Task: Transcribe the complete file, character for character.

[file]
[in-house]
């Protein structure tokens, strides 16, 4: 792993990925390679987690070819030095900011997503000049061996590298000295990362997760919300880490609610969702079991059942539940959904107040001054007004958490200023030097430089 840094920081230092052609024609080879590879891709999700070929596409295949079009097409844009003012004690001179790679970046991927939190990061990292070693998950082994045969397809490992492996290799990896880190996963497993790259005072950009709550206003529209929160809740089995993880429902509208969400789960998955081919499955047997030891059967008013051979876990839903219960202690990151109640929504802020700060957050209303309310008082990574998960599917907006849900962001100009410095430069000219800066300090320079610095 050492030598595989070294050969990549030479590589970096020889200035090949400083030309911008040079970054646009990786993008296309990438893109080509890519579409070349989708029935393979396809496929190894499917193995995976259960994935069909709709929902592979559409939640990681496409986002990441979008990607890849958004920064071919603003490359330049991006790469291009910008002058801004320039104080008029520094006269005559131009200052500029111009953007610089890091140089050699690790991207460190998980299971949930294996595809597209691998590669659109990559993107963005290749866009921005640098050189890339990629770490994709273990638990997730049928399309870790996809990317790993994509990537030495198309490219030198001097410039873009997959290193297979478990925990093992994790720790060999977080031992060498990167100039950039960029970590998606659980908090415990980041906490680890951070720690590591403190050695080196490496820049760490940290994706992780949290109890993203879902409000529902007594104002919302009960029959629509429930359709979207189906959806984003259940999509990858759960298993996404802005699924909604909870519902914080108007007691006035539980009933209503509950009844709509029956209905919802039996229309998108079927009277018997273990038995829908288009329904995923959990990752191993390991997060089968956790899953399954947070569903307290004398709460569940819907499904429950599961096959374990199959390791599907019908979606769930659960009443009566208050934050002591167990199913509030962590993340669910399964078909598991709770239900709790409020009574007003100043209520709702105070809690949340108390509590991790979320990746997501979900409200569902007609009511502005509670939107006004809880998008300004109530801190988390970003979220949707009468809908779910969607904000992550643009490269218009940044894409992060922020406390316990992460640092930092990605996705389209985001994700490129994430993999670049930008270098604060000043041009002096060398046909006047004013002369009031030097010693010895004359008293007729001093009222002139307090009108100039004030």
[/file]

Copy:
[in-house]
């Protein structure tokens, strides 16, 4: 792993990925390679987690070819030095900011997503000049061996590298000295990362997760919300880490609610969702079991059942539940959904107040001054007004958490200023030097430089 840094920081230092052609024609080879590879891709999700070929596409295949079009097409844009003012004690001179790679970046991927939190990061990292070693998950082994045969397809490992492996290799990896880190996963497993790259005072950009709550206003529209929160809740089995993880429902509208969400789960998955081919499955047997030891059967008013051979876990839903219960202690990151109640929504802020700060957050209303309310008082990574998960599917907006849900962001100009410095430069000219800066300090320079610095 050492030598595989070294050969990549030479590589970096020889200035090949400083030309911008040079970054646009990786993008296309990438893109080509890519579409070349989708029935393979396809496929190894499917193995995976259960994935069909709709929902592979559409939640990681496409986002990441979008990607890849958004920064071919603003490359330049991006790469291009910008002058801004320039104080008029520094006269005559131009200052500029111009953007610089890091140089050699690790991207460190998980299971949930294996595809597209691998590669659109990559993107963005290749866009921005640098050189890339990629770490994709273990638990997730049928399309870790996809990317790993994509990537030495198309490219030198001097410039873009997959290193297979478990925990093992994790720790060999977080031992060498990167100039950039960029970590998606659980908090415990980041906490680890951070720690590591403190050695080196490496820049760490940290994706992780949290109890993203879902409000529902007594104002919302009960029959629509429930359709979207189906959806984003259940999509990858759960298993996404802005699924909604909870519902914080108007007691006035539980009933209503509950009844709509029956209905919802039996229309998108079927009277018997273990038995829908288009329904995923959990990752191993390991997060089968956790899953399954947070569903307290004398709460569940819907499904429950599961096959374990199959390791599907019908979606769930659960009443009566208050934050002591167990199913509030962590993340669910399964078909598991709770239900709790409020009574007003100043209520709702105070809690949340108390509590991790979320990746997501979900409200569902007609009511502005509670939107006004809880998008300004109530801190988390970003979220949707009468809908779910969607904000992550643009490269218009940044894409992060922020406390316990992460640092930092990605996705389209985001994700490129994430993999670049930008270098604060000043041009002096060398046909006047004013002369009031030097010693010895004359008293007729001093009222002139307090009108100039004030």